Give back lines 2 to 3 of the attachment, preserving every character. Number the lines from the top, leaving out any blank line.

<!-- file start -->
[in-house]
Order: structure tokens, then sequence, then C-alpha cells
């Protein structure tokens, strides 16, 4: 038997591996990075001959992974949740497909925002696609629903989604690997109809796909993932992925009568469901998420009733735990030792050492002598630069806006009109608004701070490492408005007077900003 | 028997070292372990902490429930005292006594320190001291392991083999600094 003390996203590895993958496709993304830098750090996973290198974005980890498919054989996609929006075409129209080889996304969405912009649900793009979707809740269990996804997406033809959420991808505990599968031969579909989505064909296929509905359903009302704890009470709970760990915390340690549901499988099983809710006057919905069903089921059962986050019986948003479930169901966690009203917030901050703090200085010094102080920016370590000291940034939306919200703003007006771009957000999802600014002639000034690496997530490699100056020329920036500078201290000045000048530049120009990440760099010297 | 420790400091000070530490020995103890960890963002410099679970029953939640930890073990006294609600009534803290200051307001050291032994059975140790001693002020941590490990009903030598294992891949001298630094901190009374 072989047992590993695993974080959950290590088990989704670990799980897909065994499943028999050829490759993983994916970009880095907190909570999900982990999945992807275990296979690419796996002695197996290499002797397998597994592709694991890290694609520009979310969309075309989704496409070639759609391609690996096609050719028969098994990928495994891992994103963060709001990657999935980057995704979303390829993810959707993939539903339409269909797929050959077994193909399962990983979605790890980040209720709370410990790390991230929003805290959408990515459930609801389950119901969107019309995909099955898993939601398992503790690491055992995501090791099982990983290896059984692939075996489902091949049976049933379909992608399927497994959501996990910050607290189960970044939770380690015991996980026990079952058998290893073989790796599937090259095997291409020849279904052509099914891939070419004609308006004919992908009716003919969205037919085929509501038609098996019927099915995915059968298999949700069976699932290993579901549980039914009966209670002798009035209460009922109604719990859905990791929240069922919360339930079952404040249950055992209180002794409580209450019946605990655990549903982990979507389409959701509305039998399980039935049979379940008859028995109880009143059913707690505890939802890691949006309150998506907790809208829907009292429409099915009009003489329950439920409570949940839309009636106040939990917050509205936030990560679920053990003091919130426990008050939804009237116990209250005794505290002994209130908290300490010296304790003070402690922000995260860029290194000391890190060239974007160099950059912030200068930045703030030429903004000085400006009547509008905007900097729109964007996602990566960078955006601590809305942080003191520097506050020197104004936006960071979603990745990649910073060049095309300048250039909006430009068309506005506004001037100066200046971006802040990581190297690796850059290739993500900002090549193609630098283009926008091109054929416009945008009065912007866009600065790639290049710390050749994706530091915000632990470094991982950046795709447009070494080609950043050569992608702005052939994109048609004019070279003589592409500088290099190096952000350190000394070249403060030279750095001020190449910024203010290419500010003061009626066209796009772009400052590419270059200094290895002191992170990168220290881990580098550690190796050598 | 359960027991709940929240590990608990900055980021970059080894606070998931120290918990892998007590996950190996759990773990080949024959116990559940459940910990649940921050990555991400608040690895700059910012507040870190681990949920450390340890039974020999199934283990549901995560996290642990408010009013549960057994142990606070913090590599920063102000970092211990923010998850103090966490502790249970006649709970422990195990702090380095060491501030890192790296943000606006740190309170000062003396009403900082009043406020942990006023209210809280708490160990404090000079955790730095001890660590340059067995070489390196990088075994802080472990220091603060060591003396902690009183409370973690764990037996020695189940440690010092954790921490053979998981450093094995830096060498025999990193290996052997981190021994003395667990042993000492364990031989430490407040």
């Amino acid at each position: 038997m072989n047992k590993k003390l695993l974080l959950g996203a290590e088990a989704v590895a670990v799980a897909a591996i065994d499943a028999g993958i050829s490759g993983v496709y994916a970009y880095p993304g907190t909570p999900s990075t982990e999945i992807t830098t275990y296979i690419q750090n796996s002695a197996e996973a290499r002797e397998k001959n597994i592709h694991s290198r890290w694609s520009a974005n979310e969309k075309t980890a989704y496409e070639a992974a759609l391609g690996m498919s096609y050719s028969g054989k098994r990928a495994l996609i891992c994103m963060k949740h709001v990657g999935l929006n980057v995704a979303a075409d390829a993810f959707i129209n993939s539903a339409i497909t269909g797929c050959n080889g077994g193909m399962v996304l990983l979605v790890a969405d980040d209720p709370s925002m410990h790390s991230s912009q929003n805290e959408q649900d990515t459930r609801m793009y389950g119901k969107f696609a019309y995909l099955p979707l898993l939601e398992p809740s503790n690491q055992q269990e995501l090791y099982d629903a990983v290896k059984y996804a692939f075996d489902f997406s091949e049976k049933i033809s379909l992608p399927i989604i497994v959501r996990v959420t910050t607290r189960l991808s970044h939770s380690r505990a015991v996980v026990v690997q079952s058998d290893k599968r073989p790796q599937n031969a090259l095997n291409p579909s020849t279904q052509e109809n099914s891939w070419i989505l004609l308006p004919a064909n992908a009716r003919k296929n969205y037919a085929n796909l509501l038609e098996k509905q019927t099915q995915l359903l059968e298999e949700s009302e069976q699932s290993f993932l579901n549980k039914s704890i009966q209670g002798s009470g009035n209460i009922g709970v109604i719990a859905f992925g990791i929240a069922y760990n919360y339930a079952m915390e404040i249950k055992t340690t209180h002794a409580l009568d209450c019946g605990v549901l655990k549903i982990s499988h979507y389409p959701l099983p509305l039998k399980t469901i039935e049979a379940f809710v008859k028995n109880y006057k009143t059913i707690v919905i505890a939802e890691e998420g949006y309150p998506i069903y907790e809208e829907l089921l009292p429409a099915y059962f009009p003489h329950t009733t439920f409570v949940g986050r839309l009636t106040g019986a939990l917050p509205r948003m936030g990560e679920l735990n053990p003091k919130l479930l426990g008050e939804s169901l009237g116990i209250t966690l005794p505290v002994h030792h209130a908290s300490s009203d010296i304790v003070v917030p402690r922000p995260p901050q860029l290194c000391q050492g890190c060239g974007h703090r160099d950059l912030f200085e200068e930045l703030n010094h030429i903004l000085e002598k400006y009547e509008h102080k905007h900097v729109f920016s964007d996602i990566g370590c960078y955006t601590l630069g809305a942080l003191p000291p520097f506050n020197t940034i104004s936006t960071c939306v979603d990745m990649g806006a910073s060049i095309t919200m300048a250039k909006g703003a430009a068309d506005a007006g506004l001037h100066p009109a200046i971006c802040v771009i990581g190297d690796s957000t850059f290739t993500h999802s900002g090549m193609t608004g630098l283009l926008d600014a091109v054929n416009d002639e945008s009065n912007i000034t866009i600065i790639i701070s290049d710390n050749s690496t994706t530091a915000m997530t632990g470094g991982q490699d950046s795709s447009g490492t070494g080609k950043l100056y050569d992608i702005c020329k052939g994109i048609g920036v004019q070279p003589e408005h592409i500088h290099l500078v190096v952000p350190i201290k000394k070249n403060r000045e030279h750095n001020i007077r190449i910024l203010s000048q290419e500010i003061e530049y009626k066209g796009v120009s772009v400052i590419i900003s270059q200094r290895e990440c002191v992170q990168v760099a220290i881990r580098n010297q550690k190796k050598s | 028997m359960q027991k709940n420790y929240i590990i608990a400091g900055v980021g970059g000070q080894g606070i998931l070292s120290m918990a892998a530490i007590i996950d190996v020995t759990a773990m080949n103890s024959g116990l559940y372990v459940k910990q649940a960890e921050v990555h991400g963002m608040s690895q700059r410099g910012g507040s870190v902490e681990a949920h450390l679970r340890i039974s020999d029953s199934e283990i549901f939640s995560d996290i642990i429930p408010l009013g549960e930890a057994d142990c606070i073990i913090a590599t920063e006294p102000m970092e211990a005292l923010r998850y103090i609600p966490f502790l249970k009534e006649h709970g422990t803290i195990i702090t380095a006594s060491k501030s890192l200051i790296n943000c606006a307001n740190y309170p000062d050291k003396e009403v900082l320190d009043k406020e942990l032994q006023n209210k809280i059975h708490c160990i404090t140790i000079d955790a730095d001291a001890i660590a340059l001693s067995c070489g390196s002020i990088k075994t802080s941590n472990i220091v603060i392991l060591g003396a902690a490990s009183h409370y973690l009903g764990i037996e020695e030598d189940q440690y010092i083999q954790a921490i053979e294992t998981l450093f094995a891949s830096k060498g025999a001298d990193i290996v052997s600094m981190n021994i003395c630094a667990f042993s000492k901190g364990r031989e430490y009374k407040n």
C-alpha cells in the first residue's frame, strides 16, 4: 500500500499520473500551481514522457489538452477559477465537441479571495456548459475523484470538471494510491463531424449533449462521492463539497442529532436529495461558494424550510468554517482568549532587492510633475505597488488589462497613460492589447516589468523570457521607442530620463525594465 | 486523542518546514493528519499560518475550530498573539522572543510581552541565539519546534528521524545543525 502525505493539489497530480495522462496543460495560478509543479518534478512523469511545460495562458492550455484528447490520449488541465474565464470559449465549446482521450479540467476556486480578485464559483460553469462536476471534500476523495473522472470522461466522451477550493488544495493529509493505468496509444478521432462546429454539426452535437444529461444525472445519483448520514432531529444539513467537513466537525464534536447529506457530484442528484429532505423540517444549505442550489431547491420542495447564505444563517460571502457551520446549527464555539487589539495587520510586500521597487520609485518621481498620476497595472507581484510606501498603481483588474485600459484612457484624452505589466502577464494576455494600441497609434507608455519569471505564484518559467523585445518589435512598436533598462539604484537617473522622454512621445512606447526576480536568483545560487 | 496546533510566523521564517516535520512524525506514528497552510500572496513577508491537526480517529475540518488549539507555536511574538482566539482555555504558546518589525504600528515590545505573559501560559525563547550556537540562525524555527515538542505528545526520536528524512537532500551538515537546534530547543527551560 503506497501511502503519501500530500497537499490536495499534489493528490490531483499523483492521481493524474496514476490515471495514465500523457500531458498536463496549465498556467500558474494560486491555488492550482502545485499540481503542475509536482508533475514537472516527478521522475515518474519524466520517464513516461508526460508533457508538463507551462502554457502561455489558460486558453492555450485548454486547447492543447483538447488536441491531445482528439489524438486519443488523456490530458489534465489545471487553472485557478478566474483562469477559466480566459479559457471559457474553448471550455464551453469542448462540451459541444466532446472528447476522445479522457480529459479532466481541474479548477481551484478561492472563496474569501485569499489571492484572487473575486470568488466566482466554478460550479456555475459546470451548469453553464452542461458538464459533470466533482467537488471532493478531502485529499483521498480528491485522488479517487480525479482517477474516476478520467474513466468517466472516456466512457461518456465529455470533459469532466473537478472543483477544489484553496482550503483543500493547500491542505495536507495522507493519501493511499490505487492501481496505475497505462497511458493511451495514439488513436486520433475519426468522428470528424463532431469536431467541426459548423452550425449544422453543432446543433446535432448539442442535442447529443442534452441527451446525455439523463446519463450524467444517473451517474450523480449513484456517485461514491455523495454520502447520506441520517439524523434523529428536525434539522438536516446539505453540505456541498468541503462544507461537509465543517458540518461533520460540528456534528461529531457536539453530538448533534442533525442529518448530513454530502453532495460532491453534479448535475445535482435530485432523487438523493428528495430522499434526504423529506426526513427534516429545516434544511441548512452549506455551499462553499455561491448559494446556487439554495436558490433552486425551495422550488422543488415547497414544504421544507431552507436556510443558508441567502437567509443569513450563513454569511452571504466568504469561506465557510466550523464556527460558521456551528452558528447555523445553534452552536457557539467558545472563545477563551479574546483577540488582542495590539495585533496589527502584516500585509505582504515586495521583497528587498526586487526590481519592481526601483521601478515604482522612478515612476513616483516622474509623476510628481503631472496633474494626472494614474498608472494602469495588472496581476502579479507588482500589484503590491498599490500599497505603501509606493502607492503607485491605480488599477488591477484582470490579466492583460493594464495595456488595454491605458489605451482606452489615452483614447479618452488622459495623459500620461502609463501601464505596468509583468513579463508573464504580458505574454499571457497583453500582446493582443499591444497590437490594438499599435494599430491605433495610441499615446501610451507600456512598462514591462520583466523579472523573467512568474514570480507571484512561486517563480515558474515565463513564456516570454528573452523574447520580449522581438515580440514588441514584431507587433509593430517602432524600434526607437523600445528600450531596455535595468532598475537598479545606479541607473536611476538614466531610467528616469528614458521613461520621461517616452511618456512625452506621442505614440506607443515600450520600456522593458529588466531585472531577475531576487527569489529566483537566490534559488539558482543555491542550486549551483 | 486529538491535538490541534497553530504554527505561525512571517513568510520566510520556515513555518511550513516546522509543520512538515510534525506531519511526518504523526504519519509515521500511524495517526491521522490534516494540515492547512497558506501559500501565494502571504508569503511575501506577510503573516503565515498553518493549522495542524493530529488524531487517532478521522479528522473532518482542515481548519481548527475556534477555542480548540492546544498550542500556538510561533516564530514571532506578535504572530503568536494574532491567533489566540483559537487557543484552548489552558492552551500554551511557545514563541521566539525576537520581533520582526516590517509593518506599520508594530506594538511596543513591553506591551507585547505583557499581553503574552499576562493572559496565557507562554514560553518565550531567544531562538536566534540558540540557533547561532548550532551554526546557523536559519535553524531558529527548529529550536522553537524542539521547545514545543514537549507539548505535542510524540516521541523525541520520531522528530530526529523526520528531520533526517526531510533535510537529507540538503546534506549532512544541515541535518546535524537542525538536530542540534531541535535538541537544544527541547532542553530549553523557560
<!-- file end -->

Order: structure tokens, then sequence, then C-alpha cells
């Protein structure tokens, strides 16, 4: 038997591996990075001959992974949740497909925002696609629903989604690997109809796909993932992925009568469901998420009733735990030792050492002598630069806006009109608004701070490492408005007077900003 | 028997070292372990902490429930005292006594320190001291392991083999600094 003390996203590895993958496709993304830098750090996973290198974005980890498919054989996609929006075409129209080889996304969405912009649900793009979707809740269990996804997406033809959420991808505990599968031969579909989505064909296929509905359903009302704890009470709970760990915390340690549901499988099983809710006057919905069903089921059962986050019986948003479930169901966690009203917030901050703090200085010094102080920016370590000291940034939306919200703003007006771009957000999802600014002639000034690496997530490699100056020329920036500078201290000045000048530049120009990440760099010297 | 420790400091000070530490020995103890960890963002410099679970029953939640930890073990006294609600009534803290200051307001050291032994059975140790001693002020941590490990009903030598294992891949001298630094901190009374 072989047992590993695993974080959950290590088990989704670990799980897909065994499943028999050829490759993983994916970009880095907190909570999900982990999945992807275990296979690419796996002695197996290499002797397998597994592709694991890290694609520009979310969309075309989704496409070639759609391609690996096609050719028969098994990928495994891992994103963060709001990657999935980057995704979303390829993810959707993939539903339409269909797929050959077994193909399962990983979605790890980040209720709370410990790390991230929003805290959408990515459930609801389950119901969107019309995909099955898993939601398992503790690491055992995501090791099982990983290896059984692939075996489902091949049976049933379909992608399927497994959501996990910050607290189960970044939770380690015991996980026990079952058998290893073989790796599937090259095997291409020849279904052509099914891939070419004609308006004919992908009716003919969205037919085929509501038609098996019927099915995915059968298999949700069976699932290993579901549980039914009966209670002798009035209460009922109604719990859905990791929240069922919360339930079952404040249950055992209180002794409580209450019946605990655990549903982990979507389409959701509305039998399980039935049979379940008859028995109880009143059913707690505890939802890691949006309150998506907790809208829907009292429409099915009009003489329950439920409570949940839309009636106040939990917050509205936030990560679920053990003091919130426990008050939804009237116990209250005794505290002994209130908290300490010296304790003070402690922000995260860029290194000391890190060239974007160099950059912030200068930045703030030429903004000085400006009547509008905007900097729109964007996602990566960078955006601590809305942080003191520097506050020197104004936006960071979603990745990649910073060049095309300048250039909006430009068309506005506004001037100066200046971006802040990581190297690796850059290739993500900002090549193609630098283009926008091109054929416009945008009065912007866009600065790639290049710390050749994706530091915000632990470094991982950046795709447009070494080609950043050569992608702005052939994109048609004019070279003589592409500088290099190096952000350190000394070249403060030279750095001020190449910024203010290419500010003061009626066209796009772009400052590419270059200094290895002191992170990168220290881990580098550690190796050598 | 359960027991709940929240590990608990900055980021970059080894606070998931120290918990892998007590996950190996759990773990080949024959116990559940459940910990649940921050990555991400608040690895700059910012507040870190681990949920450390340890039974020999199934283990549901995560996290642990408010009013549960057994142990606070913090590599920063102000970092211990923010998850103090966490502790249970006649709970422990195990702090380095060491501030890192790296943000606006740190309170000062003396009403900082009043406020942990006023209210809280708490160990404090000079955790730095001890660590340059067995070489390196990088075994802080472990220091603060060591003396902690009183409370973690764990037996020695189940440690010092954790921490053979998981450093094995830096060498025999990193290996052997981190021994003395667990042993000492364990031989430490407040």